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Is There a Common Language to ECM Success?

Last week I spent several days at DOCUMENT Strategy Forum ’16, held here in Chicago. I had a couple of definite takeaways, but there was one uniting theme that I found interesting, across the various paths (Strategic Vision, Process Management, Technology Deployment, etc.) that I sat in on.  Each one emphasized the need to bring the end users and downstream beneficiaries into the fold early on in an enterprise content management (ECM) initiative, so that the output would not only be useful to those downstream users, but they could feel they were getting a solution to their teams.

It got me thinking about how this basic necessity is applicable in every interaction we have: Make it about them to drive your own success.  

Being proactive about reaching out to others about your project, sharing ideas, and discussing benefits and challenges exposes you to a wealth of knowledge, in addition to building a team of evangelists for your efforts. If you properly tie your project’s success to all the benefits your users will be receiving, you instantly have a team of champions across the organization.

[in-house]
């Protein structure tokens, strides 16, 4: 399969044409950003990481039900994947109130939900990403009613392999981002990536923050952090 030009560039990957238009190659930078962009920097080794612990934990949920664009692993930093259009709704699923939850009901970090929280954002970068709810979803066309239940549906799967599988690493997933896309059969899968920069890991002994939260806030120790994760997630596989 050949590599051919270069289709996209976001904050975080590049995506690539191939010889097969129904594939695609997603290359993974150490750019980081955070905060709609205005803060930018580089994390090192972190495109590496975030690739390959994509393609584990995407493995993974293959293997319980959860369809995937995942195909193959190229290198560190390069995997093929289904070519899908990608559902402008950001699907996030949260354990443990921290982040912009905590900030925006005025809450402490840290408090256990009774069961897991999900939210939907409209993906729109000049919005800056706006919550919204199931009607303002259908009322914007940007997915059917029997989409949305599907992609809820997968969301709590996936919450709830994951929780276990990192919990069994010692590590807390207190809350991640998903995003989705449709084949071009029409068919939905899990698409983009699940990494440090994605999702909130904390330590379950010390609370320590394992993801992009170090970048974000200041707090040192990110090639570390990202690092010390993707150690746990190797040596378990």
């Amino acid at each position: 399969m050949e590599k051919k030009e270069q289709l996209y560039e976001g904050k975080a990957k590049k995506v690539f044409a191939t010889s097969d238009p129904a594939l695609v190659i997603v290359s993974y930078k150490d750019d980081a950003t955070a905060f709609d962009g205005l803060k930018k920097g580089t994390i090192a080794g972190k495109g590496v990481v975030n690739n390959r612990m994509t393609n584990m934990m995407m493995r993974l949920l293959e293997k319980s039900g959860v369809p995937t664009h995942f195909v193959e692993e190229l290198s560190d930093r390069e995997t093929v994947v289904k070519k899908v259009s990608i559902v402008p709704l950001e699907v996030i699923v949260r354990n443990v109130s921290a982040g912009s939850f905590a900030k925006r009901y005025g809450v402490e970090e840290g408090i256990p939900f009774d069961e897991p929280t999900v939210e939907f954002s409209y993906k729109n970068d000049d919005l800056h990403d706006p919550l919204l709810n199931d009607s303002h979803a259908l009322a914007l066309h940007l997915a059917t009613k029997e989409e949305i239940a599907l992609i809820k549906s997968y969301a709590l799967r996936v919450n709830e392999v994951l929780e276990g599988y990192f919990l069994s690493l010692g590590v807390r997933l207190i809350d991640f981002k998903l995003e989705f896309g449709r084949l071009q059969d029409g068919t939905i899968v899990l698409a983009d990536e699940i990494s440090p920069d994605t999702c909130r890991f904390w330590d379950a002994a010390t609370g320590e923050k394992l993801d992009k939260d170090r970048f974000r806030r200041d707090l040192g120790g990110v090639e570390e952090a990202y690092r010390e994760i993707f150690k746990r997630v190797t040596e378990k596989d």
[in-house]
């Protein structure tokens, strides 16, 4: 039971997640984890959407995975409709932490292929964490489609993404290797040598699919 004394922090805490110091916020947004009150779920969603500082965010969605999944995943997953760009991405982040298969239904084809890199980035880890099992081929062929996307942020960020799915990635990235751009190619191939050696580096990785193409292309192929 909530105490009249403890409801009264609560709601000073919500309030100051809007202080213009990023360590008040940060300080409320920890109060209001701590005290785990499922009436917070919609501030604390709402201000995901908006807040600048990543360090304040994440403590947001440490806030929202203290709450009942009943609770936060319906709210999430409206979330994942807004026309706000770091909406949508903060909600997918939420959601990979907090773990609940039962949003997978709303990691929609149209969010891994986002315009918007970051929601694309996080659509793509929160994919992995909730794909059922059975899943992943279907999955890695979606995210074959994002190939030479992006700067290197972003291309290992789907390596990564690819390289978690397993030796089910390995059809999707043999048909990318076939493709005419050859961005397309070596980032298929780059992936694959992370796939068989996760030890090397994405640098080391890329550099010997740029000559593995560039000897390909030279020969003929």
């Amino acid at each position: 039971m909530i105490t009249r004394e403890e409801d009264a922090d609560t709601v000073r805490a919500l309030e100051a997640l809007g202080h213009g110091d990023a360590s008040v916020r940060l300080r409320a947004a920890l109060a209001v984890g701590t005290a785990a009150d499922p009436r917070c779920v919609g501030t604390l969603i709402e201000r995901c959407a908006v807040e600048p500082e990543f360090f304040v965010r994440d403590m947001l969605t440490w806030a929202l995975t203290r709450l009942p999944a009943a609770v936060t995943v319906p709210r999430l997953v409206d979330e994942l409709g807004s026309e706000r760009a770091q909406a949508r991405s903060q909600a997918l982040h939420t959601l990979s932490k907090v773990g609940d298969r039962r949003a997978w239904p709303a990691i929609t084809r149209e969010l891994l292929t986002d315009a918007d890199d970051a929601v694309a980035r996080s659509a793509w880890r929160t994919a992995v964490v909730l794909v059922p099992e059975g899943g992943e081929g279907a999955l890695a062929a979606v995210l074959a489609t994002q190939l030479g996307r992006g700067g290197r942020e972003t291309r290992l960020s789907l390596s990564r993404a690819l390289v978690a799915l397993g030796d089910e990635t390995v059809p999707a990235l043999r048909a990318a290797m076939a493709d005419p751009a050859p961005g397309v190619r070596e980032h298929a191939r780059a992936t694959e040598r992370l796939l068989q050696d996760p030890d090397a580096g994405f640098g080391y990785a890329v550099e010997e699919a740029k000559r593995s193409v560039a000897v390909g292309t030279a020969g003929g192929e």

While speaking this common language of WIIFM (“what’s in it for me”) and properly positioning your project to the various stakeholders makes your mission easier as the project moves forward, the hard work is on the front end to learn what your stakeholders value. We’re all busy, so doing extra work on the front end is hard to justify, as opposed to the fire drill later when things go wrong. So think of it as preventive maintenance. We’d all rather have a calm, valuable, and interesting conversation over coffee at the early stages of a project than the stressful timelines and late nights to correct a problem on the back end.

When you lead a project with the right content decisions and strategy, the technology almost self-selects.  If you champion your project with the support of the right people and give them some skin in the game, it will continue down a smooth path toward completion.

Start with the end in mind. Identify and involve the stakeholders who will reap the benefits of your work, then continuously tie those benefits to each stage of your work so your stakeholders begin to see you as a resource who can make them successful. Before you know it, they will be coming to you asking for your support.

Brian Johnson
Brian Johnson
I’m Doculabs' Midwest Area Sales Manager.